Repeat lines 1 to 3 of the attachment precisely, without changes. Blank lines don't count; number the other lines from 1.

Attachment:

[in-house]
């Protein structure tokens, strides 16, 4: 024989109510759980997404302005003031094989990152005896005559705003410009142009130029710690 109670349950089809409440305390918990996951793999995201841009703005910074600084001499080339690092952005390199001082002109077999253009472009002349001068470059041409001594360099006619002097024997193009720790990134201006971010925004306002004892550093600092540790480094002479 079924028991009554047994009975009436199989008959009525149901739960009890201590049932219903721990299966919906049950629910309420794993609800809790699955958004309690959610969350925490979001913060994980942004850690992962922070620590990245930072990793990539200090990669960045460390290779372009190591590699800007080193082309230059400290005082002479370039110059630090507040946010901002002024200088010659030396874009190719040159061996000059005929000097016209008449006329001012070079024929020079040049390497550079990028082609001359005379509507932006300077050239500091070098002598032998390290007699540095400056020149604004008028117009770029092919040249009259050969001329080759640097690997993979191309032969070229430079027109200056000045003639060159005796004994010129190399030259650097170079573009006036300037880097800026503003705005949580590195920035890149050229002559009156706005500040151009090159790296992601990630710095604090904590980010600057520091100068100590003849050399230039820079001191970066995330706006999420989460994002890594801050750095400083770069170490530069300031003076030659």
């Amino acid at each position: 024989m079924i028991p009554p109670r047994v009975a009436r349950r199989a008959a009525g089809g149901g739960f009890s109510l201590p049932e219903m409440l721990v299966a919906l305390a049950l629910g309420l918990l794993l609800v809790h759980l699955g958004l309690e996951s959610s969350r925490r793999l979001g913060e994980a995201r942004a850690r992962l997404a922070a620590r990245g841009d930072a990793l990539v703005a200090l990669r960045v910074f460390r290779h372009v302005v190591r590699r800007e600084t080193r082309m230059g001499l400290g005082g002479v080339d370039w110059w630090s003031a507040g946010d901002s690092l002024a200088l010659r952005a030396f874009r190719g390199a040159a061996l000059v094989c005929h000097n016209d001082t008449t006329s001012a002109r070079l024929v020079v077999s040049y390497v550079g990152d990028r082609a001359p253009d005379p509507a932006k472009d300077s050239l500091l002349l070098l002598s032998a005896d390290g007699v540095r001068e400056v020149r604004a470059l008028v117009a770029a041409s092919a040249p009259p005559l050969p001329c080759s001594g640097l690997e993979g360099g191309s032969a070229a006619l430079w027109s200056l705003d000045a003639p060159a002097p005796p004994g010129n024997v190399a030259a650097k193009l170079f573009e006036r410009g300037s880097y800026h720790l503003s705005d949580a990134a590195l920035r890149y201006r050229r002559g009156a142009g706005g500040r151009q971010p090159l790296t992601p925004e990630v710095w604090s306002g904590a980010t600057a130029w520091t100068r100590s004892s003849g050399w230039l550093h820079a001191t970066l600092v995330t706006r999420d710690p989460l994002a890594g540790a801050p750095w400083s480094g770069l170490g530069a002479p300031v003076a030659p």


[in-house]
């Protein structure tokens, strides 16, 4: 024989109510759980997404302005003031094989990152005896005559705003410009142009130029710690 109670349950089809409440305390918990996951793999995201841009703005910074600084001499080339690092952005390199001082002109077999253009472009002349001068470059041409001594360099006619002097024997193009720790990134201006971010925004306002004892550093600092540790480094002479 079924028991009554047994009975009436199989008959009525149901739960009890201590049932219903721990299966919906049950629910309420794993609800809790699955958004309690959610969350925490979001913060994980942004850690992962922070620590990245930072990793990539200090990669960045460390290779372009190591590699800007080193082309230059400290005082002479370039110059630090507040946010901002002024200088010659030396874009190719040159061996000059005929000097016209008449006329001012070079024929020079040049390497550079990028082609001359005379509507932006300077050239500091070098002598032998390290007699540095400056020149604004008028117009770029092919040249009259050969001329080759640097690997993979191309032969070229430079027109200056000045003639060159005796004994010129190399030259650097170079573009006036300037880097800026503003705005949580590195920035890149050229002559009156706005500040151009090159790296992601990630710095604090904590980010600057520091100068100590003849050399230039820079001191970066995330706006999420989460994002890594801050750095400083770069170490530069300031003076030659």
């Amino acid at each position: 024989m079924i028991p009554p109670r047994v009975a009436r349950r199989a008959a009525g089809g149901g739960f009890s109510l201590p049932e219903m409440l721990v299966a919906l305390a049950l629910g309420l918990l794993l609800v809790h759980l699955g958004l309690e996951s959610s969350r925490r793999l979001g913060e994980a995201r942004a850690r992962l997404a922070a620590r990245g841009d930072a990793l990539v703005a200090l990669r960045v910074f460390r290779h372009v302005v190591r590699r800007e600084t080193r082309m230059g001499l400290g005082g002479v080339d370039w110059w630090s003031a507040g946010d901002s690092l002024a200088l010659r952005a030396f874009r190719g390199a040159a061996l000059v094989c005929h000097n016209d001082t008449t006329s001012a002109r070079l024929v020079v077999s040049y390497v550079g990152d990028r082609a001359p253009d005379p509507a932006k472009d300077s050239l500091l002349l070098l002598s032998a005896d390290g007699v540095r001068e400056v020149r604004a470059l008028v117009a770029a041409s092919a040249p009259p005559l050969p001329c080759s001594g640097l690997e993979g360099g191309s032969a070229a006619l430079w027109s200056l705003d000045a003639p060159a002097p005796p004994g010129n024997v190399a030259a650097k193009l170079f573009e006036r410009g300037s880097y800026h720790l503003s705005d949580a990134a590195l920035r890149y201006r050229r002559g009156a142009g706005g500040r151009q971010p090159l790296t992601p925004e990630v710095w604090s306002g904590a980010t600057a130029w520091t100068r100590s004892s003849g050399w230039l550093h820079a001191t970066l600092v995330t706006r999420d710690p989460l994002a890594g540790a801050p750095w400083s480094g770069l170490g530069a002479p300031v003076a030659p």